Making A Good Story Better, Or Not?

            Fishermen are often accused – unjustly, of course – of stretching the truth a wee bit at times when relating stories of their fishing success. While I have never felt this was entirely true except for some guys who always seem to at least CLAIM they did much better than I did on most any given day, recent movie releases have reaffirmed my belief that the geniuses in Hollywood make the average fisherman seem to be a paragon of integrity. I have no problem with pure fiction, and enjoy writing fiction myself. Fiction based on true events – as ALL of my fiction is – is perfectly OK, also, as long as the reader is made aware that the story is a work of fiction. I was made aware a couple of weeks ago that two “outdoor” writers whose work I have read and enjoyed, were either making up their adventures altogether, or at least re-telling stories they heard from others – after inserting themselves in the role of hero in very case. One of these wrote for Sports Afield when I was much, much younger (maybe before I was even born). His normal tales concerned the Alaskan and Yukon frontier, and were very exciting. Word is he mostly hung around bars in Fairbanks, Alaska, collecting stories to re-write. I don’t remember if the magazine ever stated that these stories were fiction, but even as a boy I assumed they were – as one writer put it, the man would have had to be 120 years old to have lived through all those adventures.

            The other case concerned a man who presented himself as an African “white hunter”, and wrote a whole series of books about encounters with dangerous game animals. He claimed to have also been a government control hunter who shot hundreds of elephants and Cape buffalo, and was badly mauled by a leopard. Now I hear he was a travel agent in New York who only went to Africa for the first time AFTER several of those books had been written and published. He evidently studied books written by and about actual pioneering African hunters and “edited” them to place himself in the starring role – and there was no attempt made to label these works as anything but his own true adventures.

I once had someone use an article of mine as their own, simply replacing my byline with their own name, and sold it to a weekly newspaper. I was not amused when a friend brought this to my attention, so I was rather upset to know a writer who basically stole his work from others had duped me. Almost as bad is the trend in Hollywood of re-writing classics of literature to make them a more exciting movie. The latest is the new, improved version of the Sherlock Holmes tales currently showing its second installment. I haven’t seen either of these movies, and probably never will, but I did read most of the Sherlock Holmes stories. I do not remember Holmes being as much of an action figure as the new movies seem to portray him to be – and he was definitely NOT a big ladies man. Except for perhaps, “The Hound of the Baskervilles”, I think most of the Holmes tales could be made without a whole lot of computer generated special effects, also.

If the American moviegoer simply must have these added features and jazzed up storylines to enjoy a tale on the screen, how far will this be allowed to go? Eventually the filmmakers will have exhausted all the old TV shows – maybe even the game shows – and if the “Holmes” films are successful, they will surely turn to other classics. As fishermen, most of us cringed when the movie “Jaws” and it’s unfortunate sequels were all the rage. Many liberties were taken with the realities of sharks and shark fishing, first in Benchley’s books, then in the screen versions, to make an exciting story. Of course, this was a work of fiction, and never represented as anything else, and the movie did not expand a lot on the book. I worry, though, about what might happen if moviemakers cast their attention to that most revered of all fish tales, Hemingway’s “The Old Man And The Sea”? Would the old fisherman discard his hand line for a computer controlled super fishing reel? Would the marlin be not just a huge marlin, but rather a sea monster big enough to eat Godzilla in a Japanese monster movie? Of course, the fisherman would not be in a dory powered by oars; he’d need a mega sports fisherman with an android crew and all the latest James Bond electronics.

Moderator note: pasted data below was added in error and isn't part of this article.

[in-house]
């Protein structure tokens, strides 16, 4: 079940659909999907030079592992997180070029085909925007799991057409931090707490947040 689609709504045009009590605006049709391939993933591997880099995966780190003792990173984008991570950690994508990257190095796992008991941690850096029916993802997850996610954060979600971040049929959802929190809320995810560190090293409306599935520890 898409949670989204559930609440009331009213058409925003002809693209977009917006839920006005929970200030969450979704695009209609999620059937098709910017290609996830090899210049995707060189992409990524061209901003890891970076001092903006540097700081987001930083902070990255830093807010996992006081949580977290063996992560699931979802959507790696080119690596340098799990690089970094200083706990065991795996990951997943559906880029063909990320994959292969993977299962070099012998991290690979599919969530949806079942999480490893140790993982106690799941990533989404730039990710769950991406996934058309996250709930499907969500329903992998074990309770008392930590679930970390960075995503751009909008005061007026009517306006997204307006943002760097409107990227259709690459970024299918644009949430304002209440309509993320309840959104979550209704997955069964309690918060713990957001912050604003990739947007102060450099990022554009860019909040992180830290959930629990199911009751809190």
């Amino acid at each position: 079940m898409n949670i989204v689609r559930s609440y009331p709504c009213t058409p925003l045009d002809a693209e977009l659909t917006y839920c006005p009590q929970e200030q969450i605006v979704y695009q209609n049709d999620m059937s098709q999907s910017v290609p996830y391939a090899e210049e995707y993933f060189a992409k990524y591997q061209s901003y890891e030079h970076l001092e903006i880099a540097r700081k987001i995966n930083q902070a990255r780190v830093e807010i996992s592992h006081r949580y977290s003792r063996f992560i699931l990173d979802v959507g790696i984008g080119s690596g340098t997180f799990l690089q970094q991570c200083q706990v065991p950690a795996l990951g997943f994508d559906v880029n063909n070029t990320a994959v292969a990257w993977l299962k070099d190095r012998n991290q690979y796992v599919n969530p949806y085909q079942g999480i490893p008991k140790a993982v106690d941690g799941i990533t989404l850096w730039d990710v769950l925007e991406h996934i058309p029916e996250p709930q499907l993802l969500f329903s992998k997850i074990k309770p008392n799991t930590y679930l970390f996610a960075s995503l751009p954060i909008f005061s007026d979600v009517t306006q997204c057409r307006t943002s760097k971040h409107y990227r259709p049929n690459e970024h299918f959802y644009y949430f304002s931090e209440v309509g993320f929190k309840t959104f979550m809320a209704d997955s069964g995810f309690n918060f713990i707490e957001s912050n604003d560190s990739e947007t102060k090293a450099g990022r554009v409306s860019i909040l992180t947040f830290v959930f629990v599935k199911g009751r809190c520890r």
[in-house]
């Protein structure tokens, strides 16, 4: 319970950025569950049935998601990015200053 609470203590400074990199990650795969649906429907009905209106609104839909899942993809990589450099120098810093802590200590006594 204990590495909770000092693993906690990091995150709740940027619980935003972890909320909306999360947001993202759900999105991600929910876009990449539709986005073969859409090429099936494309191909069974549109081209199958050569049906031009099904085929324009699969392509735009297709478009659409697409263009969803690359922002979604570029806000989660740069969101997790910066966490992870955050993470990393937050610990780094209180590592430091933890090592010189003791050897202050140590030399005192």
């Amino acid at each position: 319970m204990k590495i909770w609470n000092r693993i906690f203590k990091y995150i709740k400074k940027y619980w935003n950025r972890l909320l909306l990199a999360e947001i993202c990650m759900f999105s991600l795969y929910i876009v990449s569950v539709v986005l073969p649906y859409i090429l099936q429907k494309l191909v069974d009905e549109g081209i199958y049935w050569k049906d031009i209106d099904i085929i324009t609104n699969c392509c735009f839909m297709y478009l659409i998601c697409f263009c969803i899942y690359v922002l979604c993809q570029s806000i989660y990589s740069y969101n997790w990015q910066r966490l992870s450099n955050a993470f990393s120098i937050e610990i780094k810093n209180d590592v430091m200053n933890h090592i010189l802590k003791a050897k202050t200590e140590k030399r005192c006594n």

The scene where the sharks try to eat the giant marlin would have to be ramped up, of course. More and bigger sharks would bite chunks out of the mega-yacht and eat several android crewmen before the fisherman called in an air strike from the unmanned drone aircraft he kept on the foredeck, and injured crewmen flown to hospitals on the mainland in a rocket-powered chopper launched from a hanger on the massive fly bridge. When the shark mangled marlin finally got to the dock, maybe they would either rebuild it with bioengineering, or clone it, like in Jurassic Park?

Who really knows?  I have heard rumors of a remake of “Moby Dick” where Greenpeace arrests Capt. Ahab and tries him for war crimes. My buddy “Six-Pack” thinks I shouldn’t worry so much about the Sherlock Holmes movies, since he figures as a Holmes heir I’ll get enough money out of it to replace my old Bertram and make my own version of the old man and the sea come true!


About MikeH

Texas hunter and fisherman for 50 years, published outdoor writer since 1979, licensed charter boat operator from 1982 to 2013. Past Member, Board of Directors, National Association of Charterboat Operators, current member Environmental Advisory Committee to the DOE and the Strategic Petroleum Reserve. Married to Dorothy since 2000, one son, Michael who is recently married and living in Nederland, Texas. My wife and I live in Oyster Creek, Texas, near Freeport, and have a hunting property outside of Brazoria, Texas.
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